Use this URL to cite or link to this record in EThOS: https://ethos.bl.uk/OrderDetails.do?uin=uk.bl.ethos.777154
Title: Interrelationships between carbohydrate, fat and protein metabolism
Author: Naismith, Donald J.
Awarding Body: University of Glasgow
Current Institution: University of Glasgow
Date of Award: 1956
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Abstract:
This thesis is primarily concerned with the relationship of energy metabolism to protein metabolism. The field of enquiry was subsequently extended to the metabolism of liver phospholipids and ribonucleic acid, since both of these display certain metabolic features in common with liver protein. The influence of energy intake on protein metabolism in the rat was explored in a study of nitrogen-balance and the protein content of the liver. Rats were fed diets, either adequate in protein content or free from protein, in combination with various levels of energy intake provided by carbohydrate or fat. At the adequate level of protein intake, nitrogen-balance and the protein content of the liver were affected in a strictly linear fashion by variations in energy supply, whereas on the protein-free diet energy intake appeared to have no considerable effect on these. A study was made of the bodily distribution of the changes in nitrogen balance produced by varying the energy content of the diet containing protein. As an extension of these experiments, measurements were made, under the same nutritional conditions, of the rate of incorporation of an isotopically labelled amino acid (glycine-2-14G) into the mixed proteins of the liver. In the post-absorptive state, the rate of glycine incorporation was essentially the same, at any given plane of energy intake, for animals previously fed the protein-containing and protein-free diets. At each level of protein intake, however, the influence of the energy content of the preceding diet was apparent, the effect being considerably more marked when the preceding diet contained protein. This difference in the response of protein metabolism to energy Intake at the two protein levels accounts for the fact that energy intake affected the amount of protein in the liver on one diet, but not on the other. On feeding protein, the pattern of protein metabolism was completely changed. The influx of amino, acids into the liver promoted a rapid increase in the rate of Incorporation of labelled glycine, independent of both the protein and energy content of the previous diet. These observations suggest that synthesis of liver protein proceeds in intermittent bursts, following the ingestion of protein, while the effect of energy Intake on the rate of protein synthesis is a prolonged one exerted between meals on the so-called "endogenous" metabolism of protein. The picture obtained in studying phospholipid metabolism in the liver showed some resemblance to that of liver protein. Only when the diet did the synthesis of phospholid in the liver increase in response to increments in response to increments in energy intake. It is suggested that the feeding of a protein-free diet so reduces the concentration of some precursor or essential component in phospholipid formation that it becomes the limiting factor in the rate of synthesis. Choline was eliminated as the missing factor. No such factor restricts the response of ribonucleic acid metabolism to changes in the energy level of the protein-free diet; the rate of synthesis of ribonucleic acid, as measured by combined quantitative and isotopic studies (32P and glycine-2A4C), appears to be determined, by the energy content of the diet, rather than by its protein content, a fact of particular interest in view of the alleged relationship between ribonucleic acid and protein synthesis. The stimulating effect of an increased energy intake on ribonucleic acid synthesis has been shown to result from the improvement in energy balance rather than from direct involvement in energy balance rather than from direct involvement of ribonucleic acid in energy metabolism. Vitamin B12 was eliminated as a dietary factor affecting the synthesis of ribonucleic acid under the conditions of these experiments. As an hypothesis consistent with these observations on the metabolism of protein, phospholipids and ribonucleic acid in the liver, the availability of energy may be pictured as the factor governing their rates of synthesis. Provided no other component of the synthetic mechanism limits the response to a change in available energy, an improvement in energy balance is associated with an augmented rate of synthesis, It would, however, seem that the increased protein synthesis following the ingestion of protein is independent of energy intake. The findings of these experiments are discussed in the light of current views on the biosynthesis of proteins.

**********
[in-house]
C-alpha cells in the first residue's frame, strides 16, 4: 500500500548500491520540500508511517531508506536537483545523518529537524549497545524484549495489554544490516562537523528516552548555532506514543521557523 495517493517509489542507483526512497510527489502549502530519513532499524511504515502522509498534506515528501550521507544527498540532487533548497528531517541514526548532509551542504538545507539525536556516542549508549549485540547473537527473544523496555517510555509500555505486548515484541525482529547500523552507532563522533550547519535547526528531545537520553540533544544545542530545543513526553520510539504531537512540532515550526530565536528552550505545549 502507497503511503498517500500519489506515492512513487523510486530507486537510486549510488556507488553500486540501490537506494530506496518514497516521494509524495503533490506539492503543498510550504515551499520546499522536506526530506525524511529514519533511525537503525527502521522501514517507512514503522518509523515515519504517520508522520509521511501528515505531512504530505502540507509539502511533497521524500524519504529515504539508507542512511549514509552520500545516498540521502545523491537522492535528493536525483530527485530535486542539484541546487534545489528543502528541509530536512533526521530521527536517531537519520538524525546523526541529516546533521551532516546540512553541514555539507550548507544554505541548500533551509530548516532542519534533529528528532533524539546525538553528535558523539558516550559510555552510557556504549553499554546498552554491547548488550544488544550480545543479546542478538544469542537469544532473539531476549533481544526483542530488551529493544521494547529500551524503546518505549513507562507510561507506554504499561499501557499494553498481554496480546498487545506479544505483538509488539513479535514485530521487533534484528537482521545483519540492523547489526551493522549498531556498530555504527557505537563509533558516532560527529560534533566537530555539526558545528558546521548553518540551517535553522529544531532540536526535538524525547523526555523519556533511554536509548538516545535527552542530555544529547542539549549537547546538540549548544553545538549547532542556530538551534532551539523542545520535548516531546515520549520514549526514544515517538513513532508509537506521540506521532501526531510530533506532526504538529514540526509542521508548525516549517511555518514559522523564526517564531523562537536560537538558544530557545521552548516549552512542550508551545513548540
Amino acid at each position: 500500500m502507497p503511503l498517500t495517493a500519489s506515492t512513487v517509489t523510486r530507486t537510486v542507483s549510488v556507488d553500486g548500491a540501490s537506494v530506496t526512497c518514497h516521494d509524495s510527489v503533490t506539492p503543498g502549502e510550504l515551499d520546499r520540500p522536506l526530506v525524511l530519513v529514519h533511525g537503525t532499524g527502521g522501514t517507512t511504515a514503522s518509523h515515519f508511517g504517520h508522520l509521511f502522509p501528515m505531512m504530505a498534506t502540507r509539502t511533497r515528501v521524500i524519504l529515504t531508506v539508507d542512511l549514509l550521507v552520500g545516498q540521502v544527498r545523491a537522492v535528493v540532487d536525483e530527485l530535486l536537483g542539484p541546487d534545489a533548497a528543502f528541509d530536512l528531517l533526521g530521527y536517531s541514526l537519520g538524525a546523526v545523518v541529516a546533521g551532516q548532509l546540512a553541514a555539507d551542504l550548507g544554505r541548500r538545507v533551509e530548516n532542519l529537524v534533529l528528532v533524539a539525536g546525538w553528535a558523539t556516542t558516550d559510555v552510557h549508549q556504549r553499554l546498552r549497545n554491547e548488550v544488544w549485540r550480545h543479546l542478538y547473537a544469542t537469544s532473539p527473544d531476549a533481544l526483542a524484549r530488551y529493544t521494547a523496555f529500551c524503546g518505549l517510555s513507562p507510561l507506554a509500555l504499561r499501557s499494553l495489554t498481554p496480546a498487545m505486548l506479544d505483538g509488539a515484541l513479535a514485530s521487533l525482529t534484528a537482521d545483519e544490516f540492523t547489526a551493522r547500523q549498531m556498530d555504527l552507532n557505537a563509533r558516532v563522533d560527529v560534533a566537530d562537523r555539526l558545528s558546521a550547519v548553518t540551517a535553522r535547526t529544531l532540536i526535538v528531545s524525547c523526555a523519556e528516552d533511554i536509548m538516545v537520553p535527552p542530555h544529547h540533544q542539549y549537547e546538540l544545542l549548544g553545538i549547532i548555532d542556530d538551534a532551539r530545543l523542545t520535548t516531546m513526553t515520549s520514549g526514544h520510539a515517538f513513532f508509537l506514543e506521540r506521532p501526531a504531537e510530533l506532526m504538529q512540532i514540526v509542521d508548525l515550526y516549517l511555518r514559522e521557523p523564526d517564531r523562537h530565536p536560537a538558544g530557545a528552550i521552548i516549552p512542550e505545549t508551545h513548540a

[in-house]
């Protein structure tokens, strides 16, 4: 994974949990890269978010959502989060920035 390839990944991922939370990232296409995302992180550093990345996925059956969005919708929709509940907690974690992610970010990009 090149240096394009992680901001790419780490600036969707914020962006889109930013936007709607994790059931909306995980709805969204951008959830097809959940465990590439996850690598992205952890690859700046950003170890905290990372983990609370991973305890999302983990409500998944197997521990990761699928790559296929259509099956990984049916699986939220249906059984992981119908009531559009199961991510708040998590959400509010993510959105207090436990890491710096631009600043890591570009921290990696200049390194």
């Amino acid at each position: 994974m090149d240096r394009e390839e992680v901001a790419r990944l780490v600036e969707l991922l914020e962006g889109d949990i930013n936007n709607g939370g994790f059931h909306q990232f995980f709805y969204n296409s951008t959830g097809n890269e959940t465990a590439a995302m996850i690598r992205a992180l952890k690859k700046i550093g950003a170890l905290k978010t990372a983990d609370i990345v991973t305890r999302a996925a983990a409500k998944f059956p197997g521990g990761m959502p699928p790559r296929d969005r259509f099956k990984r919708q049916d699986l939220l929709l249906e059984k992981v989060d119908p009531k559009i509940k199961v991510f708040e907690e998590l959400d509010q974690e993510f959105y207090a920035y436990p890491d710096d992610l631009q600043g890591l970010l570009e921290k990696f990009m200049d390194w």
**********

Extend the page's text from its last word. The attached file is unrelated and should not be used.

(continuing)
Supervisor: Not available Sponsor: Not available
Qualification Name: Thesis (Ph.D.) Qualification Level: Doctoral
EThOS ID: uk.bl.ethos.777154  DOI: Not available
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